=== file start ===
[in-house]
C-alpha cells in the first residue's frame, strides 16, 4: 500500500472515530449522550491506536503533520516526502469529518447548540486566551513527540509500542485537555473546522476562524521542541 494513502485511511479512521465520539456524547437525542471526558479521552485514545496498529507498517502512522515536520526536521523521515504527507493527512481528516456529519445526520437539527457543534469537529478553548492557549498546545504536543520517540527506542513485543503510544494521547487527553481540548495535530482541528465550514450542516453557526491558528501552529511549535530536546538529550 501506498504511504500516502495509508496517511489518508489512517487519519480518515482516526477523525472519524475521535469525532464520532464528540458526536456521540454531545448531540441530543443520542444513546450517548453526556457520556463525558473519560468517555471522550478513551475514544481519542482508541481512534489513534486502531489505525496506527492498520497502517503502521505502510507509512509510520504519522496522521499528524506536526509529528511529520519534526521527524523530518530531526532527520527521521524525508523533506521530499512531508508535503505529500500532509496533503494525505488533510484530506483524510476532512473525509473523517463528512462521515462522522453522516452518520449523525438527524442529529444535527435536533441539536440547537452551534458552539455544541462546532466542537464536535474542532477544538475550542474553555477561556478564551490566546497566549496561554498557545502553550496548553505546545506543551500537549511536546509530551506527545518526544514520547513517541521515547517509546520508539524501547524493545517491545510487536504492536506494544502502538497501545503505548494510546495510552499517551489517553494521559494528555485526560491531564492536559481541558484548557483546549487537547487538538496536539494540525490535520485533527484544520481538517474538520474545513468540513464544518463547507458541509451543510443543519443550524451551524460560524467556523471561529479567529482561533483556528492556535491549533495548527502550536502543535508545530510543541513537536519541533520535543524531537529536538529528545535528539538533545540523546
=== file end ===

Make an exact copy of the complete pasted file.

[in-house]
C-alpha cells in the first residue's frame, strides 16, 4: 500500500472515530449522550491506536503533520516526502469529518447548540486566551513527540509500542485537555473546522476562524521542541 494513502485511511479512521465520539456524547437525542471526558479521552485514545496498529507498517502512522515536520526536521523521515504527507493527512481528516456529519445526520437539527457543534469537529478553548492557549498546545504536543520517540527506542513485543503510544494521547487527553481540548495535530482541528465550514450542516453557526491558528501552529511549535530536546538529550 501506498504511504500516502495509508496517511489518508489512517487519519480518515482516526477523525472519524475521535469525532464520532464528540458526536456521540454531545448531540441530543443520542444513546450517548453526556457520556463525558473519560468517555471522550478513551475514544481519542482508541481512534489513534486502531489505525496506527492498520497502517503502521505502510507509512509510520504519522496522521499528524506536526509529528511529520519534526521527524523530518530531526532527520527521521524525508523533506521530499512531508508535503505529500500532509496533503494525505488533510484530506483524510476532512473525509473523517463528512462521515462522522453522516452518520449523525438527524442529529444535527435536533441539536440547537452551534458552539455544541462546532466542537464536535474542532477544538475550542474553555477561556478564551490566546497566549496561554498557545502553550496548553505546545506543551500537549511536546509530551506527545518526544514520547513517541521515547517509546520508539524501547524493545517491545510487536504492536506494544502502538497501545503505548494510546495510552499517551489517553494521559494528555485526560491531564492536559481541558484548557483546549487537547487538538496536539494540525490535520485533527484544520481538517474538520474545513468540513464544518463547507458541509451543510443543519443550524451551524460560524467556523471561529479567529482561533483556528492556535491549533495548527502550536502543535508545530510543541513537536519541533520535543524531537529536538529528545535528539538533545540523546